Some of that stereotype comes from the creaky old idea that caregiving — for a spouse, parent or child — just doesn’t come naturally to men. Five years ago, I was discussing paternity leave on a talk show when Piers Morgan, a fellow guest, pronounced that “most dads don’t want to do paid paternity leave” because “it isn’t the most exciting gig in town.” Those views are changing, but ever so slowly: Younger men are more willing to say they want to take on an equal share of caregiving (child-rearing, housework, etc.), but the numbers who actually do are still low. Over three-quarters of American fathers are back to work two weeks after their baby arrives, and only 7 percent of all stay-at-home parents are men.

Against that backdrop, role models matter. In 2018, Clarke Gayford, a New Zealand broadcaster, opted to stay home with his baby daughter after his partner, Prime Minister Jacinda Ardern, became the second elected head of government ever to give birth in office. Afterward, Ms. Ardern said the couple received letters from families in similar arrangements, thanking them for normalizing a partnership still seen as odd.

“We always tell girls, ‘You can’t be what you can’t see,’ but we need to understand that the same is true for boys,” said Liz Plank, who found that when she interviewed hundreds of men for her book “For the Love of Men,” many wanted to upend their fathers’ tired definition of masculinity but could not come up with public examples of men who had done so. “It’s just as important for them to see men in support positions as it is for girls to see women in leading positions,” she said.

That would be a win for anyone in a support role. Lacey Schwartz Delgado, an award-winning filmmaker who is also a congressional spouse, said she struggles with the reality that raising 7-year-old twins with her public-servant, scheduled-to-the-nines husband has meant her own career must often be adjusted. “We always celebrate stepping forward, so when you step back you can feel like a failure,” she said. “It’s too bad it takes this, but when you see men making that choice too — to take on child rearing, to make sacrifices at work, to give their time to their spouse, it’s powerful. It helps say that that choice is one to be proud of.”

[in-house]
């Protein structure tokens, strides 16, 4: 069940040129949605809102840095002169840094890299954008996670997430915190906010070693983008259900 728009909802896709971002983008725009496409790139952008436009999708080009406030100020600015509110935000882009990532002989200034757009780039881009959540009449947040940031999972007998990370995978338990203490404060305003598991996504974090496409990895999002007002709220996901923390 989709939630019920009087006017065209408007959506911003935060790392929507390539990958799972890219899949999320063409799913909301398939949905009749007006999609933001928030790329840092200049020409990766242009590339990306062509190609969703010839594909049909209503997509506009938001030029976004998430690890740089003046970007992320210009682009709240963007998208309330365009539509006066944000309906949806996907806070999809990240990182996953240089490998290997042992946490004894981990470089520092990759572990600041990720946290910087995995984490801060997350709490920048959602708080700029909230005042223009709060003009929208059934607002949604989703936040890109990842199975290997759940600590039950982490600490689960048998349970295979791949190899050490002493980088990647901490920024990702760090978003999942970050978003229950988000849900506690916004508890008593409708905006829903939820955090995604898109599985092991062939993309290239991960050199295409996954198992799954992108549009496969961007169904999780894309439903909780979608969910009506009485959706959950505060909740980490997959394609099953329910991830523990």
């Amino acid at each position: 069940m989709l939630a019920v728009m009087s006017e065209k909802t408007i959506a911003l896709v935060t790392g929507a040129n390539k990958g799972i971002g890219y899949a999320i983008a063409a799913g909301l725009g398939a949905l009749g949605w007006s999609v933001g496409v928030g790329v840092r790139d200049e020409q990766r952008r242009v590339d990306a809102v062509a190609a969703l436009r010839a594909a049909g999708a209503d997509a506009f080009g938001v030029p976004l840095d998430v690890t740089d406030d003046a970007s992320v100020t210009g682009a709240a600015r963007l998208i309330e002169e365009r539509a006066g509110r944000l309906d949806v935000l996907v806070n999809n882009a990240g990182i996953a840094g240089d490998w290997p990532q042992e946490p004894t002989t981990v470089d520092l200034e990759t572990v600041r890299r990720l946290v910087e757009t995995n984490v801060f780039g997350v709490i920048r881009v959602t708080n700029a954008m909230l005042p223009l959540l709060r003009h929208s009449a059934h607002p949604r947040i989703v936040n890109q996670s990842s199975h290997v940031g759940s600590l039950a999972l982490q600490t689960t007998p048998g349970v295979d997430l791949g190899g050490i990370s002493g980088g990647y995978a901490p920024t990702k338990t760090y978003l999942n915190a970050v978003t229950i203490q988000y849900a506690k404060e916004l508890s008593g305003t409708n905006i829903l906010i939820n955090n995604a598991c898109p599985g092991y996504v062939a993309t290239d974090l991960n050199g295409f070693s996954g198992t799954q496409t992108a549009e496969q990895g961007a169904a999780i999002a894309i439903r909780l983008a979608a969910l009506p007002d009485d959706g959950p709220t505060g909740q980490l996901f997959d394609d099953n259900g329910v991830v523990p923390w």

It would help even more, of course, if our policies said so too. The United States trails the developed world in its cruel lack of family leave measures and subsidized child care — a status quo based on the antiquated assumption that an unpaid female caregiver is always on hand to care for a baby, sick child or parent. This combination of factors has been devastating during the pandemic, especially for Black and Latina mothers, who are more likely to be breadwinners than their white peers but who also have been driven out of the work force at higher rates — a dual whammy that underscores our crisis of care.

And here’s where I find myself dreaming about how else Mr. Emhoff could make a difference in his new role. Second spouses traditionally have portfolios of work. If he were to take on caregiving as an issue, he would upend gender norms even further by embracing a subject that affects all of us yet is almost exclusively discussed by women. And who better than the man in the “girl dad” sweatshirt to lobby for paid family leave?

In doing that, he’d also demonstrate allyship. Jamia Wilson, an activist and the former publisher of the Feminist Press, relishes the significance of a white man stepping back to support the career and vision of a Black, South Asian, second-generation-American woman. “Part of being an ally — which I’ve experienced myself in my marriage to a white man — is, how are you going to not just love me, but show up for my community?” she said. “I go back to how Kamala always says she will be first but not last. So what is he going to do to make sure she is not the last?” Supporting the next generation of milestone makers, she said, would be a beautiful thing.

It would. But of course, Mr. Emhoff is not the protagonist here — that would be the vice president, and whatever she needs from him will define his role. “Nobody can do the job of vice president or president without having someone to cry to, vent to, laugh with,” said Kati Marton, whose book “Hidden Power” surveyed 12 presidential marriages. “His main role is to be what so many wives have been over the millennia: a really great support to his spouse.”

Accomplishing that would be enough. Showing other men how it’s done — even better.

Cindi Leive (@cindi_leive) is a co-founder of the media collective The Meteor and a former editor in chief of Glamour and Self.